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globalbriefs


News and resources to inspire concerned citizens to work together in building a healthier, stronger society that benefits all.


Thrifty Threads Levi’s Latest Sustainable Moves


World record holder and Olympic champion sprinter Usain Bolt will soon model Puma boots that are “made for rotting,” and when the next Levi Strauss collection arrives, their new jingle will be, “These jeans are made of garbage.” Crushed brown and green half-liter plastic bottles will be on display at retail store dis- plays, of which the equivalent of eight, or 20 percent, are blended into each pair of Waste<Less jeans.


Nike and Gap have their own sustainability programs, and Patagonia has long supported a small ecosystem of Earth-friendly suppliers. But as the biggest maker of jeans in the world, with sales of $4.8 billion in 2011, Levi’s efforts command the most attention. Levi joined the Better Cotton Initiative, a group of companies that work with local nongovernmental organi- zations in Pakistan, India, Brazil and Mali to teach farmers how to grow cotton with less water. Last year marked the first cotton harvest given this effort and Levi has blended its share into more than 5 million pairs of jeans. With cotton prices on the rise and pressure from activist groups such as BSR, an environmental organiza- tion that works with businesses, large clothing manufac- turers are starting to adopt more sustainable practices.


Source: Business Week


Cool Tool New Calculations for Polar Ice


A new report from the University of Washington, in Seattle, published in the journal Science on polar ice sheets in Greenland and Antarctica, works to rec- oncile differences between sometimes- conflicting research studies. Scientists compiled 20 years of data to determine how much ice is being lost and sea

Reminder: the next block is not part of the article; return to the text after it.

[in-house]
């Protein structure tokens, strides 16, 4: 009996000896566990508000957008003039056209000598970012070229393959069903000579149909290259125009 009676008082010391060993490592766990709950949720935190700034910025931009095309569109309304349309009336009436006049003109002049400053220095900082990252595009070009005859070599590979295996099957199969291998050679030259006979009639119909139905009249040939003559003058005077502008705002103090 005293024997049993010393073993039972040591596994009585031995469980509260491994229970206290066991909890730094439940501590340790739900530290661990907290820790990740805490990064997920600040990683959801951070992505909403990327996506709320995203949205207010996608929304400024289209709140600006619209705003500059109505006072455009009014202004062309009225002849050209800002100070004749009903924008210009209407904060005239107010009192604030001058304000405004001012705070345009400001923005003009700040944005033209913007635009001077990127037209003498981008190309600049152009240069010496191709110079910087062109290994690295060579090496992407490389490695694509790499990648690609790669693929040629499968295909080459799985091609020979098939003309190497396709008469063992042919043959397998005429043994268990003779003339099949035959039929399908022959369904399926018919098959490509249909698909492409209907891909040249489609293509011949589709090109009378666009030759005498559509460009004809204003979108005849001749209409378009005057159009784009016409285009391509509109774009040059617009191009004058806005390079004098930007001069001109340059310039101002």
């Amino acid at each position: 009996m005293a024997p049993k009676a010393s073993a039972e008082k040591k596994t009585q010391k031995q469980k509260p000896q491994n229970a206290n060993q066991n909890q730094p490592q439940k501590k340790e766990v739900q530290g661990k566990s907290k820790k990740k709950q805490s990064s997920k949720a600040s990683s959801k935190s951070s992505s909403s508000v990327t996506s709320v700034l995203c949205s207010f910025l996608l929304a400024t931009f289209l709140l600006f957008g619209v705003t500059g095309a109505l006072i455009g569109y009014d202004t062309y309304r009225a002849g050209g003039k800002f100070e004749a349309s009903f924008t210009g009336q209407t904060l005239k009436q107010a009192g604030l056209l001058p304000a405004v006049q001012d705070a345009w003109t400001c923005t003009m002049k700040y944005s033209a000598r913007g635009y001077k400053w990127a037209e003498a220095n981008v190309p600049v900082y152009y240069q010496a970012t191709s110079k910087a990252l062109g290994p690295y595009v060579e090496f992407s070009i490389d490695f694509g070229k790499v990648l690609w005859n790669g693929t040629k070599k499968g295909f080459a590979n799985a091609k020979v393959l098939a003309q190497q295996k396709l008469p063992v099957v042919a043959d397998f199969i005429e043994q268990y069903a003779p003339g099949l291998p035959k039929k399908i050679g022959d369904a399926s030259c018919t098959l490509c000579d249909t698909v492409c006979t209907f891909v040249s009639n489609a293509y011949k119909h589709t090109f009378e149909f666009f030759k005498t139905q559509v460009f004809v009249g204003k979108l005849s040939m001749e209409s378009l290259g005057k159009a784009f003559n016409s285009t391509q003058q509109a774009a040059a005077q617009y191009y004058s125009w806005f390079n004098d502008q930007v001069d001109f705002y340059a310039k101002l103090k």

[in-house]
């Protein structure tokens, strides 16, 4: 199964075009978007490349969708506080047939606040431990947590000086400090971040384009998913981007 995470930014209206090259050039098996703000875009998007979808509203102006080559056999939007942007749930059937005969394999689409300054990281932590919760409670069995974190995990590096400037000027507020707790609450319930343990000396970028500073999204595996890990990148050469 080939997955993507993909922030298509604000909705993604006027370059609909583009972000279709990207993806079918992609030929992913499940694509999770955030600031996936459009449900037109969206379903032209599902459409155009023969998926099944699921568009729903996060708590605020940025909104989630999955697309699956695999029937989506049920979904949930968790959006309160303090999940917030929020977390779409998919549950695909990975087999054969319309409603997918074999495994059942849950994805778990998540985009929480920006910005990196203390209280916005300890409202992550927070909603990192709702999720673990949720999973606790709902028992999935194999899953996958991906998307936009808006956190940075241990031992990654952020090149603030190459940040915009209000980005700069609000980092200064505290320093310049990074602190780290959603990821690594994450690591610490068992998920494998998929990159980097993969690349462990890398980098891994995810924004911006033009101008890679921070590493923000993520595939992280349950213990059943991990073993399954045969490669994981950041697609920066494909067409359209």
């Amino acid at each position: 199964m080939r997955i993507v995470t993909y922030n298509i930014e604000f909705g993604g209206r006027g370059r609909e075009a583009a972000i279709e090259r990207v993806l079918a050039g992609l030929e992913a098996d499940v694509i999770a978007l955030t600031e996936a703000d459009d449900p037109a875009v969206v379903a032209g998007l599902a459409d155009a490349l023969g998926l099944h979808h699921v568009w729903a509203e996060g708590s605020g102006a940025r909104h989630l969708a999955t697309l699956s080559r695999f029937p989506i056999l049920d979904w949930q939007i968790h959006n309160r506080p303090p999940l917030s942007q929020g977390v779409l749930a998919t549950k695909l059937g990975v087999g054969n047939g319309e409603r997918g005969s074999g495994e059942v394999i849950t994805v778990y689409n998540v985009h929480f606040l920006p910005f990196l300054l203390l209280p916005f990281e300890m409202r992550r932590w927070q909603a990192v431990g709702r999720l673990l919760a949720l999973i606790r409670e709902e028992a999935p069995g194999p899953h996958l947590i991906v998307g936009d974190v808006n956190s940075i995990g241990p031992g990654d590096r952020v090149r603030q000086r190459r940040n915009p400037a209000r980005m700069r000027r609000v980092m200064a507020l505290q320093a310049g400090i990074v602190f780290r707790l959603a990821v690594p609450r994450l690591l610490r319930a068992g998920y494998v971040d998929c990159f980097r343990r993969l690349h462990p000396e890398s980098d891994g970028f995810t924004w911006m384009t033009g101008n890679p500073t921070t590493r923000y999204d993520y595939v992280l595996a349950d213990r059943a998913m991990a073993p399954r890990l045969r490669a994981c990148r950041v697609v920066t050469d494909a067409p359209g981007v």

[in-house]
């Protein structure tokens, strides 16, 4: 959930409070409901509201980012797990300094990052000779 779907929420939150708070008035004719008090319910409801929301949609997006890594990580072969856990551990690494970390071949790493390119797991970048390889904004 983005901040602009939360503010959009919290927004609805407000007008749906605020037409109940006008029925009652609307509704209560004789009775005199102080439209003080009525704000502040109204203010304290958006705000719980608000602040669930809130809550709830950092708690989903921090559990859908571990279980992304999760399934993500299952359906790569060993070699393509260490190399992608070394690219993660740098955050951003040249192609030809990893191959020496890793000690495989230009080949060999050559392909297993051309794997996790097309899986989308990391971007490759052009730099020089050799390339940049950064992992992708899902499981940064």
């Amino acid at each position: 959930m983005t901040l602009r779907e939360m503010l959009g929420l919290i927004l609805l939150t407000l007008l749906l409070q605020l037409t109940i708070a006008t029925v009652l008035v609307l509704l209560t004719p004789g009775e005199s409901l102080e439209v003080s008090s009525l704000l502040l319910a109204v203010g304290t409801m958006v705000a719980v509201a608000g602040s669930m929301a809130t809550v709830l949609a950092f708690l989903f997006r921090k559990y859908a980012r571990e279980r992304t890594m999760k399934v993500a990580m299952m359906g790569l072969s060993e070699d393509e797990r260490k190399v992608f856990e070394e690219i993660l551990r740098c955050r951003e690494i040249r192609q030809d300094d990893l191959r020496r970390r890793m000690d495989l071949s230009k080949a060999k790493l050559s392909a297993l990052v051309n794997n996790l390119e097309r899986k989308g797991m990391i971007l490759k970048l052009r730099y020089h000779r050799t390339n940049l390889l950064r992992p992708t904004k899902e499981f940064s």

levels have increased as the global climate warms.


Past studies have shown a range of ice losses, from zero to catastrophic. When the data was synthesized and analyzed holistically, it became clear that the ice sheets are losing three times as much ice each year as they did in the 1990s—in the middle of previous estimates.


Ice sheets are one of several main drivers of rising sea levels. Other factors, which account for 80 percent of the increase, include the melting of glaciers on land and the expansion of the sea itself as the atmosphere heats up. The melting of polar sea ice has no direct effect on sea levels because the ice is already in the water. Glaciologist and co-author Ian Joughin told The Christian Science Monitor, “The melting needs monitoring to further understand the ice sheet processes leading to the change.”


Some people are always grumbling because roses have thorns; I am thankful that thorns have roses. ~Alphonse Karr


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